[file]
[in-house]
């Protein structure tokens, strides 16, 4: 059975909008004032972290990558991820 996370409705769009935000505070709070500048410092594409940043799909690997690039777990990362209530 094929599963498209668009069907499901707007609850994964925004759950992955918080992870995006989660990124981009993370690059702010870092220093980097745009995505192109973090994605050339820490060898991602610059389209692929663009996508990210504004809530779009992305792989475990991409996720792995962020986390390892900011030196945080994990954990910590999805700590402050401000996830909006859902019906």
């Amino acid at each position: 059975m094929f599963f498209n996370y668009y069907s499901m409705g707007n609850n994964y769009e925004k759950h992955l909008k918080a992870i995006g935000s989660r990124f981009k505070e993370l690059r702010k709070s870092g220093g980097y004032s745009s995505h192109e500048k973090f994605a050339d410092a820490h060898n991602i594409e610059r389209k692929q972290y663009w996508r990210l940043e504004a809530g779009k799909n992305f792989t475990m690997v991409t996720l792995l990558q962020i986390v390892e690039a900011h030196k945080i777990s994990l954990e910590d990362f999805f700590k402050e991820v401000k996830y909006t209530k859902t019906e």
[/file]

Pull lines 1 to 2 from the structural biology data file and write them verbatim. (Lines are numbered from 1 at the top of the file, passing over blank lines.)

[in-house]
């Protein structure tokens, strides 16, 4: 059975909008004032972290990558991820 996370409705769009935000505070709070500048410092594409940043799909690997690039777990990362209530 094929599963498209668009069907499901707007609850994964925004759950992955918080992870995006989660990124981009993370690059702010870092220093980097745009995505192109973090994605050339820490060898991602610059389209692929663009996508990210504004809530779009992305792989475990991409996720792995962020986390390892900011030196945080994990954990910590999805700590402050401000996830909006859902019906």